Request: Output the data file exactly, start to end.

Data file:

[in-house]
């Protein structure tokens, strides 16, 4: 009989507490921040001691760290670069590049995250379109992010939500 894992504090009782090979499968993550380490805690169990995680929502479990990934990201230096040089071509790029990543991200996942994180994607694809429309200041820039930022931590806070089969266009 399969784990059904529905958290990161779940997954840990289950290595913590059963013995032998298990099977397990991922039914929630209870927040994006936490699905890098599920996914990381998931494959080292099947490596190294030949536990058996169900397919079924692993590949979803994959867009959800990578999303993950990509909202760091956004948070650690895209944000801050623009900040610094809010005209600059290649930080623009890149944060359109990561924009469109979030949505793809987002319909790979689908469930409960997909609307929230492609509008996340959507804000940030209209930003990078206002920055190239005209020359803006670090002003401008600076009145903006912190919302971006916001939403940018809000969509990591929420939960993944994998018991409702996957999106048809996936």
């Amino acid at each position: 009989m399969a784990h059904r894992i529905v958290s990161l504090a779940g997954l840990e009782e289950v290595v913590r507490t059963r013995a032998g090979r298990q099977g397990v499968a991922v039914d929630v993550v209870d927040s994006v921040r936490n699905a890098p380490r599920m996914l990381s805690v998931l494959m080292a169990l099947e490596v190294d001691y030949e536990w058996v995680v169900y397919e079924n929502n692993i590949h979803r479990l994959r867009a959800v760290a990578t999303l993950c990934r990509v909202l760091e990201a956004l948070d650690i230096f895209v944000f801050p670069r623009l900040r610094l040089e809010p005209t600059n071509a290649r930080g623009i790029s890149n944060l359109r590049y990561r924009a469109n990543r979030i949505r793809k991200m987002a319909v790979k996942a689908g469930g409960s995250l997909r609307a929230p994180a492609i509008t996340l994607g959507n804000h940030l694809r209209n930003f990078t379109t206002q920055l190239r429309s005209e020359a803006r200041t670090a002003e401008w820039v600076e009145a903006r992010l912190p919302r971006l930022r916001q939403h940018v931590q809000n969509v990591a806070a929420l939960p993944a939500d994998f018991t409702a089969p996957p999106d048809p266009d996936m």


[in-house]
């Protein structure tokens, strides 16, 4: 009989507490921040001691760290670069590049995250379109992010939500 894992504090009782090979499968993550380490805690169990995680929502479990990934990201230096040089071509790029990543991200996942994180994607694809429309200041820039930022931590806070089969266009 399969784990059904529905958290990161779940997954840990289950290595913590059963013995032998298990099977397990991922039914929630209870927040994006936490699905890098599920996914990381998931494959080292099947490596190294030949536990058996169900397919079924692993590949979803994959867009959800990578999303993950990509909202760091956004948070650690895209944000801050623009900040610094809010005209600059290649930080623009890149944060359109990561924009469109979030949505793809987002319909790979689908469930409960997909609307929230492609509008996340959507804000940030209209930003990078206002920055190239005209020359803006670090002003401008600076009145903006912190919302971006916001939403940018809000969509990591929420939960993944994998018991409702996957999106048809996936």
């Amino acid at each position: 009989m399969a784990h059904r894992i529905v958290s990161l504090a779940g997954l840990e009782e289950v290595v913590r507490t059963r013995a032998g090979r298990q099977g397990v499968a991922v039914d929630v993550v209870d927040s994006v921040r936490n699905a890098p380490r599920m996914l990381s805690v998931l494959m080292a169990l099947e490596v190294d001691y030949e536990w058996v995680v169900y397919e079924n929502n692993i590949h979803r479990l994959r867009a959800v760290a990578t999303l993950c990934r990509v909202l760091e990201a956004l948070d650690i230096f895209v944000f801050p670069r623009l900040r610094l040089e809010p005209t600059n071509a290649r930080g623009i790029s890149n944060l359109r590049y990561r924009a469109n990543r979030i949505r793809k991200m987002a319909v790979k996942a689908g469930g409960s995250l997909r609307a929230p994180a492609i509008t996340l994607g959507n804000h940030l694809r209209n930003f990078t379109t206002q920055l190239r429309s005209e020359a803006r200041t670090a002003e401008w820039v600076e009145a903006r992010l912190p919302r971006l930022r916001q939403h940018v931590q809000n969509v990591a806070a929420l939960p993944a939500d994998f018991t409702a089969p996957p999106d048809p266009d996936m």